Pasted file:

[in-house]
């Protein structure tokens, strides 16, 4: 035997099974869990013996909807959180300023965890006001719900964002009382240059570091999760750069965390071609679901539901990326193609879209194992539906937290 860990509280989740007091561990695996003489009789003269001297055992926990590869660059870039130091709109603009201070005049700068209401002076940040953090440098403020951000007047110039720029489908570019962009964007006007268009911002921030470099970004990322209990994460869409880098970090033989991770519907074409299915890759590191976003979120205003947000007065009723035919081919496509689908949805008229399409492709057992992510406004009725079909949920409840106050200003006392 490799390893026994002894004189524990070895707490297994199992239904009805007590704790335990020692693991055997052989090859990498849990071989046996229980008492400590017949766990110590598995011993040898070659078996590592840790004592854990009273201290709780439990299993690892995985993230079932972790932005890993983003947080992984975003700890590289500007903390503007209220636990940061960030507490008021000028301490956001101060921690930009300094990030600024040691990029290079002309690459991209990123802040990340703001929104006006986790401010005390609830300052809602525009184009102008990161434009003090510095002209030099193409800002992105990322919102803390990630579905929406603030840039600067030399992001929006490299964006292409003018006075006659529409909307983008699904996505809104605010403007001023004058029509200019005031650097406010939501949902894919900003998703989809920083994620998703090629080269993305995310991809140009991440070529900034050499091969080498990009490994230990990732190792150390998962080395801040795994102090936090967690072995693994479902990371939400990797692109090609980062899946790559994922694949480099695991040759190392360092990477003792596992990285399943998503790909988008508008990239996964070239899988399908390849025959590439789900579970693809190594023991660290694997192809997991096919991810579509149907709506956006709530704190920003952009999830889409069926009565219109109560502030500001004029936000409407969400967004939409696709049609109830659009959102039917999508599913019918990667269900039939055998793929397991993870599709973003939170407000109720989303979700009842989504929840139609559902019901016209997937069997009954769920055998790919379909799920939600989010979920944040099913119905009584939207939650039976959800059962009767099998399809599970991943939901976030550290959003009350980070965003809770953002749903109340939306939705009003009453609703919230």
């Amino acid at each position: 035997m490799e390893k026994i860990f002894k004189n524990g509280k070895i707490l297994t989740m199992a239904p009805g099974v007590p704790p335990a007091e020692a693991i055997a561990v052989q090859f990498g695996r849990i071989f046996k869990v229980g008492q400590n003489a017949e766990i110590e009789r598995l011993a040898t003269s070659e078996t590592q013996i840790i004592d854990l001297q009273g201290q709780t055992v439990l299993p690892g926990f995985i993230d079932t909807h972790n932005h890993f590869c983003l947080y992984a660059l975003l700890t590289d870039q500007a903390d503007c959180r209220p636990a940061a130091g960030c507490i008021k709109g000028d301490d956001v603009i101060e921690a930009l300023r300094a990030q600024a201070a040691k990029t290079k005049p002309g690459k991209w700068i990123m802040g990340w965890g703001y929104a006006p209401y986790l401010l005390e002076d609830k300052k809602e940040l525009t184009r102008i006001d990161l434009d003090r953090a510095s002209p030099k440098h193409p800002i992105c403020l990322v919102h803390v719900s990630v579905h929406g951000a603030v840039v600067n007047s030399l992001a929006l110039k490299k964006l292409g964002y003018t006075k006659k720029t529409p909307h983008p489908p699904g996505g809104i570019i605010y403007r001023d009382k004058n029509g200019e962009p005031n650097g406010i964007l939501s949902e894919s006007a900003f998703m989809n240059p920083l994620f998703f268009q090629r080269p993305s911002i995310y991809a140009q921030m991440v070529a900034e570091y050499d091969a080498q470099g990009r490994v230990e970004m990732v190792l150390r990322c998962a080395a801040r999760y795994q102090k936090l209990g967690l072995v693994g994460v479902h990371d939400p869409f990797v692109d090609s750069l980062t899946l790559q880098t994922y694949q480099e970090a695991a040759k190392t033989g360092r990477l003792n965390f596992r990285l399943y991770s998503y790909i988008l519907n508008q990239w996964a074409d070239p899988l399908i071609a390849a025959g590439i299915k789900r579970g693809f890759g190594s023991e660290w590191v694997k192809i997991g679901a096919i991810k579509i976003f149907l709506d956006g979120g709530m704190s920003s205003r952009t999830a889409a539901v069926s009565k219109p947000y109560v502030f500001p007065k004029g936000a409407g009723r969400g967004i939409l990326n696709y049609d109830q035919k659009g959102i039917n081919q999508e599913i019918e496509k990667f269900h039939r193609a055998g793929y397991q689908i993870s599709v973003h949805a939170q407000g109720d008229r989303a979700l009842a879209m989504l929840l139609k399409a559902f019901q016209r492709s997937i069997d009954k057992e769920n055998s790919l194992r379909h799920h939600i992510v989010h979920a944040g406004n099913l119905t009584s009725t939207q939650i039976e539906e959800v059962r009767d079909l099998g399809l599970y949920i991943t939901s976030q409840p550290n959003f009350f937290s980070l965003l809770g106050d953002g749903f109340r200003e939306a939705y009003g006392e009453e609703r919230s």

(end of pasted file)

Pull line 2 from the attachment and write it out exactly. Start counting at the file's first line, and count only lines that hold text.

């Protein structure tokens, strides 16, 4: 035997099974869990013996909807959180300023965890006001719900964002009382240059570091999760750069965390071609679901539901990326193609879209194992539906937290 860990509280989740007091561990695996003489009789003269001297055992926990590869660059870039130091709109603009201070005049700068209401002076940040953090440098403020951000007047110039720029489908570019962009964007006007268009911002921030470099970004990322209990994460869409880098970090033989991770519907074409299915890759590191976003979120205003947000007065009723035919081919496509689908949805008229399409492709057992992510406004009725079909949920409840106050200003006392 490799390893026994002894004189524990070895707490297994199992239904009805007590704790335990020692693991055997052989090859990498849990071989046996229980008492400590017949766990110590598995011993040898070659078996590592840790004592854990009273201290709780439990299993690892995985993230079932972790932005890993983003947080992984975003700890590289500007903390503007209220636990940061960030507490008021000028301490956001101060921690930009300094990030600024040691990029290079002309690459991209990123802040990340703001929104006006986790401010005390609830300052809602525009184009102008990161434009003090510095002209030099193409800002992105990322919102803390990630579905929406603030840039600067030399992001929006490299964006292409003018006075006659529409909307983008699904996505809104605010403007001023004058029509200019005031650097406010939501949902894919900003998703989809920083994620998703090629080269993305995310991809140009991440070529900034050499091969080498990009490994230990990732190792150390998962080395801040795994102090936090967690072995693994479902990371939400990797692109090609980062899946790559994922694949480099695991040759190392360092990477003792596992990285399943998503790909988008508008990239996964070239899988399908390849025959590439789900579970693809190594023991660290694997192809997991096919991810579509149907709506956006709530704190920003952009999830889409069926009565219109109560502030500001004029936000409407969400967004939409696709049609109830659009959102039917999508599913019918990667269900039939055998793929397991993870599709973003939170407000109720989303979700009842989504929840139609559902019901016209997937069997009954769920055998790919379909799920939600989010979920944040099913119905009584939207939650039976959800059962009767099998399809599970991943939901976030550290959003009350980070965003809770953002749903109340939306939705009003009453609703919230």